As for the burners and manifold...have not had a problem with rust inside the manifold clogging a burner. I can't...my manifold is stainless. Figured anything plugging the jets was coming from an external source. However, you may be on to something. That is, after 10-12 years...take the loco out of service and clean the burners/manifold. For the rest of my rolling stock fleet, pretty much have been taking the cars out of service every 10 years to tear down the trucks, clean, lube, re-line the brake shoes if needed, repaint...and move on.

Stay tuned. Hope there's more info coming you can use. Carl B.
Life is like a sewer...what you get out of it depends on what you put into it!
I don't walk on water...I just learned where some of the stepping stones are!
I love mankind...it's some of the people I can't stand!

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ccvstmr
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Re: 730 Gets a Boiler

Post by ccvstmr » Tue Aug 13, 2019 1:26 pm

Pat1027...you asked a good question. That's puzzled me as well, but not sure I can provide a specific answer.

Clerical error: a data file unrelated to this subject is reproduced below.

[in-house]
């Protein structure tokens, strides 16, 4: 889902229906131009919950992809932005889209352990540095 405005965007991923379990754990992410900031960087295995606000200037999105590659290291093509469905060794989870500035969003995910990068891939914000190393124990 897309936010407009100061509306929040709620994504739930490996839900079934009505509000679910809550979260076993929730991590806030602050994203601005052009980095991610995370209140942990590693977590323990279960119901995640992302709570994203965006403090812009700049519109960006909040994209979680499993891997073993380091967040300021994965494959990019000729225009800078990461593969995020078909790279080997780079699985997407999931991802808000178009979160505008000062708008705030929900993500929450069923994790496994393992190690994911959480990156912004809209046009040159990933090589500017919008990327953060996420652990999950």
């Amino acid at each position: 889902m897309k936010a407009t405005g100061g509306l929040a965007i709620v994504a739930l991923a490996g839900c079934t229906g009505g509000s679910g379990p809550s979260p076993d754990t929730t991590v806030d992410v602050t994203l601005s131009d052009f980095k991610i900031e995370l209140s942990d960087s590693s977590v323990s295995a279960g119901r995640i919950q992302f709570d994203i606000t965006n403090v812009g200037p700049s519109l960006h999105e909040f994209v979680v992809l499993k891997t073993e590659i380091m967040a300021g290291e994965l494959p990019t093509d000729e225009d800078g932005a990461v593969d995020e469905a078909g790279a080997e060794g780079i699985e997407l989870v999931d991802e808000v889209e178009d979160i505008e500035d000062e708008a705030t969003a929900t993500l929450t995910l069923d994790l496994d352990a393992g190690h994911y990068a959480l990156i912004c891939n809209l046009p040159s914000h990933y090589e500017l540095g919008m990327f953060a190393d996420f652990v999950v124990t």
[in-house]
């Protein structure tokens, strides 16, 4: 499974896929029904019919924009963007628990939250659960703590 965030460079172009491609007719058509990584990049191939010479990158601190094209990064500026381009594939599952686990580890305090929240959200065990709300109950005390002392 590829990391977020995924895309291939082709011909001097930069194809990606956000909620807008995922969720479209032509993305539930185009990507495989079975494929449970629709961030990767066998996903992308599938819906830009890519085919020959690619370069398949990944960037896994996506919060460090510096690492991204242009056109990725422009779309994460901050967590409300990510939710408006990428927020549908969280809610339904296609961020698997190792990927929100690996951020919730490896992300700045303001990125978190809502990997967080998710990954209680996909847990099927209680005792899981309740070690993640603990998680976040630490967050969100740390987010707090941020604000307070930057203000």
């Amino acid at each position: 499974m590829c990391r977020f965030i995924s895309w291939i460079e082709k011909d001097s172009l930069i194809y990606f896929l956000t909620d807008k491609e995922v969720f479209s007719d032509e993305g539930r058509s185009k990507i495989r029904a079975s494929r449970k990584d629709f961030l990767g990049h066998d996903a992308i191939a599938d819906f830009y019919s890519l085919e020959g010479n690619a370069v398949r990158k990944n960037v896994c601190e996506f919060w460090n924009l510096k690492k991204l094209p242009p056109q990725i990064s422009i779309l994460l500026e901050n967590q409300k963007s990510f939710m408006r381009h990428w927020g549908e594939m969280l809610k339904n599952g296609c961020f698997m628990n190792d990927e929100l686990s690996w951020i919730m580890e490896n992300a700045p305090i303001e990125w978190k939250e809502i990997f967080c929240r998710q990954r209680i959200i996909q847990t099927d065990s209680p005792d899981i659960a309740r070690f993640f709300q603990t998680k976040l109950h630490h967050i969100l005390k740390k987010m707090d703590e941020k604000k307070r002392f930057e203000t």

Would condensation make sense? As the climate around the loco changes (heat and cool)...the loco breathes. Unless the boiler is closed up completely, air would be "expelled" during the day when the boiler warms. Air would be "inhaled" when it cools off at night. Kind of like rails expanding/contracting over a 24 hour cycle. Another example would be household pipes that sweat when cold water in the pipe runs thru a room with high humidity. Moisture condenses on the pipes. Have no proof that you'll see water running down the interior firebox walls, but I know there is surface rust on those walls...and you don't get rust unless there's moisture in the air.